An adult victim can understand the process, the risks and guard expectations. A child, due to cognitive ability or teenage bravado, cannot fully appreciate the emotional impact and vocalize desires about prosecution. Therefore, in each case, I am constantly trying to assess what emotional impact the prosecution is having on the victim versus the damage that has already been done by the perpetrator.

If there is a time when I truly believe the victim cannot or may not be able to get through the testimony, I must evaluate options to ensure the perpetrator is held accountable. That is where plea offers come into play that, to the public, may not seem sufficient to fit the crime. Alas, at times, saving the victim the trauma associated with testifying, shoring up the risk of no evidence because a victim freezes, or the risk of acquittal based upon the other dozens of factors considered by the jury is worth public dissent.

Over the past 18 years, I have seen evil and I have sat across from it. I have seen bodies broken and mutilated, been to multiple autopsies and viewed countless photographs of gruesome clarity.  The most difficult part of my role in the justice system, however, has been sitting in a room with a victim of sexual assault or abuse after a jury has acquitted their perpetrator.

It happens frequently, unfortunately, in sexual abuse and assault cases. To bear witness to the utter devastation of a person who has bared their soul, allowed the most intimate and humiliating details of the most horrific moment in her life to be told in open court and to have the 12 people that matter not believe that your word is enough … that will break anyone.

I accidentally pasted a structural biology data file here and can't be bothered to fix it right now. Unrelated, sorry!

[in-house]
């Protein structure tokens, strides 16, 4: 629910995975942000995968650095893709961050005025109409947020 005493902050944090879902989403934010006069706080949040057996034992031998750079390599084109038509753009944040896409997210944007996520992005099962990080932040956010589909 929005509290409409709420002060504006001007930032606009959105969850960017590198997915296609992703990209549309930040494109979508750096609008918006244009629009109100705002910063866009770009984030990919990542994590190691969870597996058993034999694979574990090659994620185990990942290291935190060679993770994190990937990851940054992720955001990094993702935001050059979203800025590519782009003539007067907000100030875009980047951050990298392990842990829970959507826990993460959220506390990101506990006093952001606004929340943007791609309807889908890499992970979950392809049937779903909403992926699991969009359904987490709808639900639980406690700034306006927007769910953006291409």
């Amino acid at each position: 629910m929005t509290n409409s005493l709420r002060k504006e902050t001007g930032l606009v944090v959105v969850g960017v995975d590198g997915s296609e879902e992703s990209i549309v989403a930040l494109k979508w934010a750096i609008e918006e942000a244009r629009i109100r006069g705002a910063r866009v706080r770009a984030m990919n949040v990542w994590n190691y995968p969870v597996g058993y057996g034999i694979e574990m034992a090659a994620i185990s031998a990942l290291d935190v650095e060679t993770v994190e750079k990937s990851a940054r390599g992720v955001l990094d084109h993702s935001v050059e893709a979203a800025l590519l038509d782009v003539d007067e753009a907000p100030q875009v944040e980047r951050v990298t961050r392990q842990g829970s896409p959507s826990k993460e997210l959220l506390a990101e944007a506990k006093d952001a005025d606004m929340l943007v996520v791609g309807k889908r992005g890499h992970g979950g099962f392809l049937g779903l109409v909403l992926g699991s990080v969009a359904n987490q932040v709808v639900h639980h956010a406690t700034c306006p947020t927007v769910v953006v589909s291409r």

Seeing that evisceration of a person’s self-worth, heart and confidence by those simple words, “not guilty,” is the most painful aspect of my job. The shattering of a person from within is ever more gruesome than any murder scene. You can imagine how this is compounded when my victim is a child.

I hope no one has to experience that moment and I vowed long ago to use my discretion and judgment to save each and every victim of crime from that moment if it is in my power. That vow cannot be swayed by anyone.

This may not always be done to the liking of the public and, frankly, I may not always be right. What I can do is promise you now, as I always have, that I will fully and thoughtfully consider all these things each and every time and with each and every case.